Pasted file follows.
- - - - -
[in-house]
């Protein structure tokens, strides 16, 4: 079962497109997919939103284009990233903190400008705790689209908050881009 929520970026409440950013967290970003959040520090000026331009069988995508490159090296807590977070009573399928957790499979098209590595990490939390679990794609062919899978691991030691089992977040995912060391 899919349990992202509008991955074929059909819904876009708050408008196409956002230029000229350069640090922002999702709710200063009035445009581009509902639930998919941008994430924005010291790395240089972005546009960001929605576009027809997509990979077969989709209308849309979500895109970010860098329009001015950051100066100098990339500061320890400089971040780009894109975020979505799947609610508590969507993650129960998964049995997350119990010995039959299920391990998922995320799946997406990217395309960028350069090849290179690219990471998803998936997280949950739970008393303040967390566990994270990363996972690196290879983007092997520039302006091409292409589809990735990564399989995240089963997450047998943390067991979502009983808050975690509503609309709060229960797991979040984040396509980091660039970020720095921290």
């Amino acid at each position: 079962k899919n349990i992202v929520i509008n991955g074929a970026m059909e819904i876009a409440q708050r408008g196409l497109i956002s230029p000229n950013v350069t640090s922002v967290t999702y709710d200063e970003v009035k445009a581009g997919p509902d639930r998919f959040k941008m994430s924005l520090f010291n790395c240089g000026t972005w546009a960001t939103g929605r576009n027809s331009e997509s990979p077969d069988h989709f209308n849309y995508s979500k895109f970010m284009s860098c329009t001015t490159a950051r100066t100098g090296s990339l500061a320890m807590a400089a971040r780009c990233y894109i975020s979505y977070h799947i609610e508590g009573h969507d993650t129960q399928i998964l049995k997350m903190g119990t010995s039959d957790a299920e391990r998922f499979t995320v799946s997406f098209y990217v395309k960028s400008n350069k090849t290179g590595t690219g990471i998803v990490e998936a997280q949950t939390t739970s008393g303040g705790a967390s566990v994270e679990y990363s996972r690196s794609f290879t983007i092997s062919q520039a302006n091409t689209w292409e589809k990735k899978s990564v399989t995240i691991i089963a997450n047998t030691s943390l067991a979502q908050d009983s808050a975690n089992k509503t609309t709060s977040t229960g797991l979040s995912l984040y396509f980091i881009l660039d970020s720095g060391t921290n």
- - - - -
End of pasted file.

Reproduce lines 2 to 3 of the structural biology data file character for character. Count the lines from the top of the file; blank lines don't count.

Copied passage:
């Protein structure tokens, strides 16, 4: 079962497109997919939103284009990233903190400008705790689209908050881009 929520970026409440950013967290970003959040520090000026331009069988995508490159090296807590977070009573399928957790499979098209590595990490939390679990794609062919899978691991030691089992977040995912060391 899919349990992202509008991955074929059909819904876009708050408008196409956002230029000229350069640090922002999702709710200063009035445009581009509902639930998919941008994430924005010291790395240089972005546009960001929605576009027809997509990979077969989709209308849309979500895109970010860098329009001015950051100066100098990339500061320890400089971040780009894109975020979505799947609610508590969507993650129960998964049995997350119990010995039959299920391990998922995320799946997406990217395309960028350069090849290179690219990471998803998936997280949950739970008393303040967390566990994270990363996972690196290879983007092997520039302006091409292409589809990735990564399989995240089963997450047998943390067991979502009983808050975690509503609309709060229960797991979040984040396509980091660039970020720095921290």
């Amino acid at each position: 079962k899919n349990i992202v929520i509008n991955g074929a970026m059909e819904i876009a409440q708050r408008g196409l497109i956002s230029p000229n950013v350069t640090s922002v967290t999702y709710d200063e970003v009035k445009a581009g997919p509902d639930r998919f959040k941008m994430s924005l520090f010291n790395c240089g000026t972005w546009a960001t939103g929605r576009n027809s331009e997509s990979p077969d069988h989709f209308n849309y995508s979500k895109f970010m284009s860098c329009t001015t490159a950051r100066t100098g090296s990339l500061a320890m807590a400089a971040r780009c990233y894109i975020s979505y977070h799947i609610e508590g009573h969507d993650t129960q399928i998964l049995k997350m903190g119990t010995s039959d957790a299920e391990r998922f499979t995320v799946s997406f098209y990217v395309k960028s400008n350069k090849t290179g590595t690219g990471i998803v990490e998936a997280q949950t939390t739970s008393g303040g705790a967390s566990v994270e679990y990363s996972r690196s794609f290879t983007i092997s062919q520039a302006n091409t689209w292409e589809k990735k899978s990564v399989t995240i691991i089963a997450n047998t030691s943390l067991a979502q908050d009983s808050a975690n089992k509503t609309t709060s977040t229960g797991l979040s995912l984040y396509f980091i881009l660039d970020s720095g060391t921290n």